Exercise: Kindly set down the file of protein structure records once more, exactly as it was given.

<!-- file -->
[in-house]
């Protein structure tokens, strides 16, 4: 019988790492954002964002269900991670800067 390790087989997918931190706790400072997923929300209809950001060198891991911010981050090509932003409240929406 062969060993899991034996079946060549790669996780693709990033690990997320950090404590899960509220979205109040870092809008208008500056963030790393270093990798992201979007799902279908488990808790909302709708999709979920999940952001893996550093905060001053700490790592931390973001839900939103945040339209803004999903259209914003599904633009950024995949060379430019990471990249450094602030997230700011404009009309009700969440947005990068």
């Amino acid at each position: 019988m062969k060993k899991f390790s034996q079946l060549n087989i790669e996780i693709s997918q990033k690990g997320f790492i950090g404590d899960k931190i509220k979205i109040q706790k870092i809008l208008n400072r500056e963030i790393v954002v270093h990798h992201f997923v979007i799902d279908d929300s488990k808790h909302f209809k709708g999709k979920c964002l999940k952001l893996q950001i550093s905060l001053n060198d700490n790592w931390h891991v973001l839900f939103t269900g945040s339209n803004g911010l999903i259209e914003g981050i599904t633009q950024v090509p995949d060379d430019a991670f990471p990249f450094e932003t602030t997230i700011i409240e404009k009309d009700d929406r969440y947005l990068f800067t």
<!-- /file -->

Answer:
[in-house]
């Protein structure tokens, strides 16, 4: 019988790492954002964002269900991670800067 390790087989997918931190706790400072997923929300209809950001060198891991911010981050090509932003409240929406 062969060993899991034996079946060549790669996780693709990033690990997320950090404590899960509220979205109040870092809008208008500056963030790393270093990798992201979007799902279908488990808790909302709708999709979920999940952001893996550093905060001053700490790592931390973001839900939103945040339209803004999903259209914003599904633009950024995949060379430019990471990249450094602030997230700011404009009309009700969440947005990068």
């Amino acid at each position: 019988m062969k060993k899991f390790s034996q079946l060549n087989i790669e996780i693709s997918q990033k690990g997320f790492i950090g404590d899960k931190i509220k979205i109040q706790k870092i809008l208008n400072r500056e963030i790393v954002v270093h990798h992201f997923v979007i799902d279908d929300s488990k808790h909302f209809k709708g999709k979920c964002l999940k952001l893996q950001i550093s905060l001053n060198d700490n790592w931390h891991v973001l839900f939103t269900g945040s339209n803004g911010l999903i259209e914003g981050i599904t633009q950024v090509p995949d060379d430019a991670f990471p990249f450094e932003t602030t997230i700011i409240e404009k009309d009700d929406r969440y947005l990068f800067t």